A few weeks ago at a family cookout, I was presented with a lovely greenish caterpillar that had been rescued from a swimming pool. Aquatic habitats like swimming pools are unexpected places to find caterpillars, but the large tulip tree above the pool gave me a clue to the identity of this marvelous creature. Tulip trees a.k.a. tulip poplars, Liriodendron tulipifera, are large straight-trunked trees common in the eastern United States. Their leaves are toxic to nasty caterpillars like the gypsy moth, but fine fare for the young of one of our beautiful native butterflies, the tiger swallowtail, Papilio glaucus. It is impossible to know if this little beauty wandered from the tree in search of a quiet place to form a chrysalis and turn into a pupa, or if some hungry predator expedited a hasty departure from the leaves above the pool. Whatever the reason the caterpillar arrived in the drink, its rescue allowed us to witness one of the most remarkable transformations in nature. The tiger swallowtail and several of its close relative are masters of disguise. As you might imagine, plump juicy caterpillars are delicacies for a variety or birds, reptiles, and small mammals of all kinds. One way to gain protection from these hungry beasties is to engage in the art of masquerade and swallowtails are masters. So named for its dazzling pattern of alternating bands of yellow and black, the tiger swallowtail is a beautiful butterfly and a regular visitor to our gardens where it collects nectar and pollen from a variety of plants. These nutrients are used to produce small eggs deposited on leaves of some favored larval food plants like tulip tree, cherry, ash, and magnolia.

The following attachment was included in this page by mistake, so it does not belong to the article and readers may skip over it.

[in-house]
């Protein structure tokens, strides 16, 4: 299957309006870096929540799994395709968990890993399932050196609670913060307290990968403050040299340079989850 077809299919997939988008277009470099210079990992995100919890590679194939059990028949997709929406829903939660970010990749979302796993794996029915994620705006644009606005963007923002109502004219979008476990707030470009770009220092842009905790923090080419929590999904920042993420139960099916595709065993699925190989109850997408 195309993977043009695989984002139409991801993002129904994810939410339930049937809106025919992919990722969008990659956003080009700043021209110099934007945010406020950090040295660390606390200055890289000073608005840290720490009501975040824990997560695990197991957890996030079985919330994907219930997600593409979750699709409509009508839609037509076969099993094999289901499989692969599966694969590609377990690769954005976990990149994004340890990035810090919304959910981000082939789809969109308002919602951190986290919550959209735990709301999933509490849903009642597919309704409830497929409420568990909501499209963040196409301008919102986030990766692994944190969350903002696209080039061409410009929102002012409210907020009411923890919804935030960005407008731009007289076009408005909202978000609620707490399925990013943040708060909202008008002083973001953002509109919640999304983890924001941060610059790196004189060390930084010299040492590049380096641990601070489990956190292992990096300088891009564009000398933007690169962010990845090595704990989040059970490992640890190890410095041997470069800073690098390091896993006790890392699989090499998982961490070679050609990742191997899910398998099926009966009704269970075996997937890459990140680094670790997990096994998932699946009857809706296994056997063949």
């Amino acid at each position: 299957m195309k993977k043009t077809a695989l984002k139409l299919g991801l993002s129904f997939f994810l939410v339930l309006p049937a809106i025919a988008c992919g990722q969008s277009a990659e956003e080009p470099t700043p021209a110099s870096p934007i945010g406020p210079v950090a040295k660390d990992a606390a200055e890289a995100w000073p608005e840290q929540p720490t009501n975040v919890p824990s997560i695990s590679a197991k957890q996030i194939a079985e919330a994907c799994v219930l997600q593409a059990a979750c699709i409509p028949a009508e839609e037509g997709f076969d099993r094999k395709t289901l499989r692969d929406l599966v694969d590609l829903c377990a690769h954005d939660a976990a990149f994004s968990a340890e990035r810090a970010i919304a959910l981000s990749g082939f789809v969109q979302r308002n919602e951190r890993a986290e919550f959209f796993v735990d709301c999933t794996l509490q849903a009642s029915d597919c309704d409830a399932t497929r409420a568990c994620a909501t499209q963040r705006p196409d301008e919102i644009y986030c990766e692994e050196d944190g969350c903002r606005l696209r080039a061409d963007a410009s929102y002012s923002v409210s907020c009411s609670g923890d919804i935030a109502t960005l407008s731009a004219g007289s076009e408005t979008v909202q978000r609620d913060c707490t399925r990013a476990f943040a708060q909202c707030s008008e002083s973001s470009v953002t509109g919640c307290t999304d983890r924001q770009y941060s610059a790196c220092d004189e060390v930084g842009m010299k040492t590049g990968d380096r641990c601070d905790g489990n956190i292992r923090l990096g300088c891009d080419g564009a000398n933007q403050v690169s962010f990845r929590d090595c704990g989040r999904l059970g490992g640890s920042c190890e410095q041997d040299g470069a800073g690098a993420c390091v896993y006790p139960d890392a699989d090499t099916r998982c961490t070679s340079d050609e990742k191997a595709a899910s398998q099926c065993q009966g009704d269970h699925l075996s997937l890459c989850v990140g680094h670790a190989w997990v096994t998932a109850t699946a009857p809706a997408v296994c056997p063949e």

The inconspicuous eggs hatch into a larva that engages in masquerade number one – look like a bird dropping. I like most animals and the things they do, but animal droppings are, frankly, unappealing. Even hungry predators like birds are unlikely to connect bird droppings with dinner. For a juicy caterpillar, dressing up like a bird dropping is a very clever disguise. As the swallowtail grows larger and more apparent, a different masquerade is used. Disguise number two is to be bold and look dangerous like a snake. The later stages of the tiger swallowtail caterpillar are adorned with two large eyespots on the upper sides of their body. The eyespots are not true eyes, but only patterns of colors on the skin of the insect. Look closely at these. The eyespots are remarkably complete with pupils and irises. Viewed head-on, the larva of the tiger swallowtail looks like a green viper with very large eyes. Remember, snakes and birds are mortal enemies. Snakes often capture birds for dinner. Confronted by a sinuous creature with very large and scary eyes a bird may opt to seek its dinner elsewhere and the caterpillar’s trickery allows it to live another day. The final act of deception comes when it is time for the caterpillar to transform into a pupa. This time of immobility as the caterpillar changes from larva to pupa to adult is a time of extreme vulnerability to predators. To fool its enemies, the tiger swallowtail uses disguise number three. The caterpillar attaches to a twig or branch and sheds its skin to reveal a chrysalis resembling a withered leaf or twig. On a bright autumn afternoon when you see the gorgeous tiger swallowtail in your garden, know that you are company to a true master of disguise.
We thank Thomas and Malcolm for rescuing the tiger swallowtail caterpillar from a watery grave and providing the inspiration for this Bug of the Week. Ellery also provided material for this bug of the week. Thanks Ellery! To learn more about swallowtails, please visit the following web sites: